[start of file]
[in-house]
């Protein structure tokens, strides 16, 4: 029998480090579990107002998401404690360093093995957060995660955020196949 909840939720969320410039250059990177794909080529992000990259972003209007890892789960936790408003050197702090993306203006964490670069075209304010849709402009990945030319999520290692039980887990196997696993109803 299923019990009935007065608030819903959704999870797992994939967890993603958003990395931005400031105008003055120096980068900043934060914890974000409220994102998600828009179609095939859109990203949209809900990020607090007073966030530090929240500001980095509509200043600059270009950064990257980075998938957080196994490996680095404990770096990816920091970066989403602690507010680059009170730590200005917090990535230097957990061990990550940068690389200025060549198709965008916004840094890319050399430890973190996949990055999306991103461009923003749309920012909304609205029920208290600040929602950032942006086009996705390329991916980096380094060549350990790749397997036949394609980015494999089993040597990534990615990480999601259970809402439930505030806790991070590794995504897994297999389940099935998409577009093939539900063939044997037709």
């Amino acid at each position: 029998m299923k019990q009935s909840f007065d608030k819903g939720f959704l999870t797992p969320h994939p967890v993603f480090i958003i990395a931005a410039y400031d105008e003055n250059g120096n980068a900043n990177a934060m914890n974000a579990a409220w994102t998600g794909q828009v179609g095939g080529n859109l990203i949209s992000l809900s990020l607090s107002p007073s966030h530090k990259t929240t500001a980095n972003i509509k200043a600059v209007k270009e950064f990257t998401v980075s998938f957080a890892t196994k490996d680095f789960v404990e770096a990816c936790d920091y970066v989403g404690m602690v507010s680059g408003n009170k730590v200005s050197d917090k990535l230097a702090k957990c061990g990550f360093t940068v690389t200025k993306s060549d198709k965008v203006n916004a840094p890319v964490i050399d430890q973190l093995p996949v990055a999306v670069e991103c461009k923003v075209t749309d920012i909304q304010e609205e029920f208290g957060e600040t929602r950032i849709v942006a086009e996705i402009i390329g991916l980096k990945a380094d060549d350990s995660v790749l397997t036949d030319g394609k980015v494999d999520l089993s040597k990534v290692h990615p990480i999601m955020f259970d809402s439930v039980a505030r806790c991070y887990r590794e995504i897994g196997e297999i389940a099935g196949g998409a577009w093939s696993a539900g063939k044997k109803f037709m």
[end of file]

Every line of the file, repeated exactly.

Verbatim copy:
[in-house]
């Protein structure tokens, strides 16, 4: 029998480090579990107002998401404690360093093995957060995660955020196949 909840939720969320410039250059990177794909080529992000990259972003209007890892789960936790408003050197702090993306203006964490670069075209304010849709402009990945030319999520290692039980887990196997696993109803 299923019990009935007065608030819903959704999870797992994939967890993603958003990395931005400031105008003055120096980068900043934060914890974000409220994102998600828009179609095939859109990203949209809900990020607090007073966030530090929240500001980095509509200043600059270009950064990257980075998938957080196994490996680095404990770096990816920091970066989403602690507010680059009170730590200005917090990535230097957990061990990550940068690389200025060549198709965008916004840094890319050399430890973190996949990055999306991103461009923003749309920012909304609205029920208290600040929602950032942006086009996705390329991916980096380094060549350990790749397997036949394609980015494999089993040597990534990615990480999601259970809402439930505030806790991070590794995504897994297999389940099935998409577009093939539900063939044997037709």
């Amino acid at each position: 029998m299923k019990q009935s909840f007065d608030k819903g939720f959704l999870t797992p969320h994939p967890v993603f480090i958003i990395a931005a410039y400031d105008e003055n250059g120096n980068a900043n990177a934060m914890n974000a579990a409220w994102t998600g794909q828009v179609g095939g080529n859109l990203i949209s992000l809900s990020l607090s107002p007073s966030h530090k990259t929240t500001a980095n972003i509509k200043a600059v209007k270009e950064f990257t998401v980075s998938f957080a890892t196994k490996d680095f789960v404990e770096a990816c936790d920091y970066v989403g404690m602690v507010s680059g408003n009170k730590v200005s050197d917090k990535l230097a702090k957990c061990g990550f360093t940068v690389t200025k993306s060549d198709k965008v203006n916004a840094p890319v964490i050399d430890q973190l093995p996949v990055a999306v670069e991103c461009k923003v075209t749309d920012i909304q304010e609205e029920f208290g957060e600040t929602r950032i849709v942006a086009e996705i402009i390329g991916l980096k990945a380094d060549d350990s995660v790749l397997t036949d030319g394609k980015v494999d999520l089993s040597k990534v290692h990615p990480i999601m955020f259970d809402s439930v039980a505030r806790c991070y887990r590794e995504i897994g196997e297999i389940a099935g196949g998409a577009w093939s696993a539900g063939k044997k109803f037709m």